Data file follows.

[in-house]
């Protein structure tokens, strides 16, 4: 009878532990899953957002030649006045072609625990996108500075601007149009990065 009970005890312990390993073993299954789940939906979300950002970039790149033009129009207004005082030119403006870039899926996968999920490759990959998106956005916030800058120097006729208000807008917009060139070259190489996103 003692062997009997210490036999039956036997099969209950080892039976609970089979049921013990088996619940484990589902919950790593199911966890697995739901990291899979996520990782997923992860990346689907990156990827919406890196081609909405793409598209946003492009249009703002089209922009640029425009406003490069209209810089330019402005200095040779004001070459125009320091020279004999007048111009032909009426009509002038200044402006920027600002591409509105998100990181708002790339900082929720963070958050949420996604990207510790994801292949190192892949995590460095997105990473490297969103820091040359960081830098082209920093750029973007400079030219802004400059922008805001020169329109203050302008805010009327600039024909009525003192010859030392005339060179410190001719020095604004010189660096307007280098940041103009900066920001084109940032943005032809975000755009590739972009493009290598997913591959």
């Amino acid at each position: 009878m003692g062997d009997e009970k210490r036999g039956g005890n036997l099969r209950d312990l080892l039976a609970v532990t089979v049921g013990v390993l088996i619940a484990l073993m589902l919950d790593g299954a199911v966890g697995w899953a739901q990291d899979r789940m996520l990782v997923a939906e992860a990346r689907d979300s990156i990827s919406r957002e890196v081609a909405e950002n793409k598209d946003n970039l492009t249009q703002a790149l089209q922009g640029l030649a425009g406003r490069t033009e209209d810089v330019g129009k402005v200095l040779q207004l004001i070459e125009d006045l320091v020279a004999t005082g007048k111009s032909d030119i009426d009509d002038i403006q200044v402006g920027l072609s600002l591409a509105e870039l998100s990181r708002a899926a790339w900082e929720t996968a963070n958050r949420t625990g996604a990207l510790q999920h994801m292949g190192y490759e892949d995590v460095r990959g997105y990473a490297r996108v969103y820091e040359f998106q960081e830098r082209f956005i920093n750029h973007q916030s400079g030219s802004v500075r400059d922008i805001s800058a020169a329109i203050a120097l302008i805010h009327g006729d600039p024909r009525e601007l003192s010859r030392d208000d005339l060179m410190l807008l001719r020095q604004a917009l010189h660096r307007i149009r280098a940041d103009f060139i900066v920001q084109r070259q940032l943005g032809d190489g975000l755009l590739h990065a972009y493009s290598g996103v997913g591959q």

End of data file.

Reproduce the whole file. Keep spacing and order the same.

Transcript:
[in-house]
């Protein structure tokens, strides 16, 4: 009878532990899953957002030649006045072609625990996108500075601007149009990065 009970005890312990390993073993299954789940939906979300950002970039790149033009129009207004005082030119403006870039899926996968999920490759990959998106956005916030800058120097006729208000807008917009060139070259190489996103 003692062997009997210490036999039956036997099969209950080892039976609970089979049921013990088996619940484990589902919950790593199911966890697995739901990291899979996520990782997923992860990346689907990156990827919406890196081609909405793409598209946003492009249009703002089209922009640029425009406003490069209209810089330019402005200095040779004001070459125009320091020279004999007048111009032909009426009509002038200044402006920027600002591409509105998100990181708002790339900082929720963070958050949420996604990207510790994801292949190192892949995590460095997105990473490297969103820091040359960081830098082209920093750029973007400079030219802004400059922008805001020169329109203050302008805010009327600039024909009525003192010859030392005339060179410190001719020095604004010189660096307007280098940041103009900066920001084109940032943005032809975000755009590739972009493009290598997913591959």
């Amino acid at each position: 009878m003692g062997d009997e009970k210490r036999g039956g005890n036997l099969r209950d312990l080892l039976a609970v532990t089979v049921g013990v390993l088996i619940a484990l073993m589902l919950d790593g299954a199911v966890g697995w899953a739901q990291d899979r789940m996520l990782v997923a939906e992860a990346r689907d979300s990156i990827s919406r957002e890196v081609a909405e950002n793409k598209d946003n970039l492009t249009q703002a790149l089209q922009g640029l030649a425009g406003r490069t033009e209209d810089v330019g129009k402005v200095l040779q207004l004001i070459e125009d006045l320091v020279a004999t005082g007048k111009s032909d030119i009426d009509d002038i403006q200044v402006g920027l072609s600002l591409a509105e870039l998100s990181r708002a899926a790339w900082e929720t996968a963070n958050r949420t625990g996604a990207l510790q999920h994801m292949g190192y490759e892949d995590v460095r990959g997105y990473a490297r996108v969103y820091e040359f998106q960081e830098r082209f956005i920093n750029h973007q916030s400079g030219s802004v500075r400059d922008i805001s800058a020169a329109i203050a120097l302008i805010h009327g006729d600039p024909r009525e601007l003192s010859r030392d208000d005339l060179m410190l807008l001719r020095q604004a917009l010189h660096r307007i149009r280098a940041d103009f060139i900066v920001q084109r070259q940032l943005g032809d190489g975000l755009l590739h990065a972009y493009s290598g996103v997913g591959q």